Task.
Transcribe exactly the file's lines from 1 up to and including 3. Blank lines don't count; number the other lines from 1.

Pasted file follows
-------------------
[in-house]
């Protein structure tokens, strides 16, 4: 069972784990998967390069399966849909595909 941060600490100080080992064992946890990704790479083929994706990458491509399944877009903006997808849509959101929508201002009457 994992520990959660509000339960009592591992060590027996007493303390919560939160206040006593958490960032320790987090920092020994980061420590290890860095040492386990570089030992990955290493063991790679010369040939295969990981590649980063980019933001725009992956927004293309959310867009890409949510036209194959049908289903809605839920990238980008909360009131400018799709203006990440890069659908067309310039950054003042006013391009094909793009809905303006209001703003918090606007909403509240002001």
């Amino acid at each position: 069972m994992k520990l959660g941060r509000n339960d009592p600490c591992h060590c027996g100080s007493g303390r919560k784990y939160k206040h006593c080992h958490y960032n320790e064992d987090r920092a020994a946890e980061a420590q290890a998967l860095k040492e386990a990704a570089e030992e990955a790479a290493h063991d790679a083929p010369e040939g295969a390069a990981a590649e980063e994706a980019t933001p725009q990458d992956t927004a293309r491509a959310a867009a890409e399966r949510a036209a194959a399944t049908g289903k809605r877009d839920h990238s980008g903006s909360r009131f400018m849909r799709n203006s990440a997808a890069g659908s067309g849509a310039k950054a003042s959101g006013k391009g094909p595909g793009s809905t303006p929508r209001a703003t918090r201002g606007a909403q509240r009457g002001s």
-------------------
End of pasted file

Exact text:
[in-house]
């Protein structure tokens, strides 16, 4: 069972784990998967390069399966849909595909 941060600490100080080992064992946890990704790479083929994706990458491509399944877009903006997808849509959101929508201002009457 994992520990959660509000339960009592591992060590027996007493303390919560939160206040006593958490960032320790987090920092020994980061420590290890860095040492386990570089030992990955290493063991790679010369040939295969990981590649980063980019933001725009992956927004293309959310867009890409949510036209194959049908289903809605839920990238980008909360009131400018799709203006990440890069659908067309310039950054003042006013391009094909793009809905303006209001703003918090606007909403509240002001």
């Amino acid at each position: 069972m994992k520990l959660g941060r509000n339960d009592p600490c591992h060590c027996g100080s007493g303390r919560k784990y939160k206040h006593c080992h958490y960032n320790e064992d987090r920092a020994a946890e980061a420590q290890a998967l860095k040492e386990a990704a570089e030992e990955a790479a290493h063991d790679a083929p010369e040939g295969a390069a990981a590649e980063e994706a980019t933001p725009q990458d992956t927004a293309r491509a959310a867009a890409e399966r949510a036209a194959a399944t049908g289903k809605r877009d839920h990238s980008g903006s909360r009131f400018m849909r799709n203006s990440a997808a890069g659908s067309g849509a310039k950054a003042s959101g006013k391009g094909p595909g793009s809905t303006p929508r209001a703003t918090r201002g606007a909403q509240r009457g002001s």